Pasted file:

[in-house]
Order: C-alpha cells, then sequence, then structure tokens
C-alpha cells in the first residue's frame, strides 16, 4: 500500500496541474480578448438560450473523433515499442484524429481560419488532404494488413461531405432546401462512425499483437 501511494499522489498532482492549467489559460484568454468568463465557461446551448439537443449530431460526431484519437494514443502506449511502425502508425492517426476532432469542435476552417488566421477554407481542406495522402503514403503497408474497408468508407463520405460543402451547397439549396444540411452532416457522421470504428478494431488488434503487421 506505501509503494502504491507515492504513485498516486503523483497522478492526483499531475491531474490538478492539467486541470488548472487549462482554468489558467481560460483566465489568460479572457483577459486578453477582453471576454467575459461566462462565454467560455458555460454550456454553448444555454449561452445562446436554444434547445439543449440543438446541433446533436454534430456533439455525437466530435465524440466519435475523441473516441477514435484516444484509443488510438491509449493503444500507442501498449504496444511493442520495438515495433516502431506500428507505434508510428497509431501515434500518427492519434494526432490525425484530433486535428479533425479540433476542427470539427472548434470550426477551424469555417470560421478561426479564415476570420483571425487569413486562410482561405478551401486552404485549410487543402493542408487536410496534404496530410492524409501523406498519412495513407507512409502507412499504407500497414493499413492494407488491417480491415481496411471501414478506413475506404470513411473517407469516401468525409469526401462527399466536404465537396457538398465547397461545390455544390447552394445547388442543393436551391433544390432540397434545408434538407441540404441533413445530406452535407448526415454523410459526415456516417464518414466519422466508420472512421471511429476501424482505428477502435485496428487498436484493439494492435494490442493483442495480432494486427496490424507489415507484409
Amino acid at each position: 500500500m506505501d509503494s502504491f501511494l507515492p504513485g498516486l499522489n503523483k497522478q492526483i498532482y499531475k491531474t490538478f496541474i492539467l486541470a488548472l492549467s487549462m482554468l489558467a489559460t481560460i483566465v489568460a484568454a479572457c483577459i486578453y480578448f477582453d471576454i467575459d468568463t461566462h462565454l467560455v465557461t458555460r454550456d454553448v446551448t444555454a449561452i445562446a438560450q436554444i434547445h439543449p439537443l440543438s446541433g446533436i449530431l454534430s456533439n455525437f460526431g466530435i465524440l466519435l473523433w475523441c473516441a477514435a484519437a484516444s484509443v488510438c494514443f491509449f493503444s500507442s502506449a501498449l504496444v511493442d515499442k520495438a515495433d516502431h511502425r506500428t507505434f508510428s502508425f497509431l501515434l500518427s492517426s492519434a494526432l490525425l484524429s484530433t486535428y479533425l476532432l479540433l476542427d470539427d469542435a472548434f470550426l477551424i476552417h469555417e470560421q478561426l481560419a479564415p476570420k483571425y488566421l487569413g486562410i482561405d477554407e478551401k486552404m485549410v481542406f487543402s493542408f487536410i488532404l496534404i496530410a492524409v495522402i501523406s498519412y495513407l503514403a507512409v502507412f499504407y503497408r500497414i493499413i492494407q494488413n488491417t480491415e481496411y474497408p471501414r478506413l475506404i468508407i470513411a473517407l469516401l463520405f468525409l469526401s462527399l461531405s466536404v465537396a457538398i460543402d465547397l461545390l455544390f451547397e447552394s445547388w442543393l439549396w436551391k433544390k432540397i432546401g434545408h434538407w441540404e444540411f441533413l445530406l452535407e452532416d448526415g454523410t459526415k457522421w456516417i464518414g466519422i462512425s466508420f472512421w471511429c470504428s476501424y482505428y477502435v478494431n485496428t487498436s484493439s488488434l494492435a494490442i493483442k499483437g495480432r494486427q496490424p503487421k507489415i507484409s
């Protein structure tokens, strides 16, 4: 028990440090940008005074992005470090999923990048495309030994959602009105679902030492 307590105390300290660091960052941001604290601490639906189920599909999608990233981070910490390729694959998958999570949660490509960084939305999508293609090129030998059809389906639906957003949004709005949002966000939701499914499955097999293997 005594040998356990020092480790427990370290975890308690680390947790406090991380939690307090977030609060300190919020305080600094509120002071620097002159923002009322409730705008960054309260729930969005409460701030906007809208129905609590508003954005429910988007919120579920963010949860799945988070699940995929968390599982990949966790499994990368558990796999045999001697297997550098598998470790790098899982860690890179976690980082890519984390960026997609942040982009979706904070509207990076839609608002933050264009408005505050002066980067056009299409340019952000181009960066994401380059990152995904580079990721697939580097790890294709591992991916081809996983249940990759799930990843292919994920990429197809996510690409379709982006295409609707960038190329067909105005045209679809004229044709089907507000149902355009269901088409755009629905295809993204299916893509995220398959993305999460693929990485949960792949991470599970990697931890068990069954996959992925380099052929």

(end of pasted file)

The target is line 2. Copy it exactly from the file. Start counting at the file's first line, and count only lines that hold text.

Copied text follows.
Order: C-alpha cells, then sequence, then structure tokens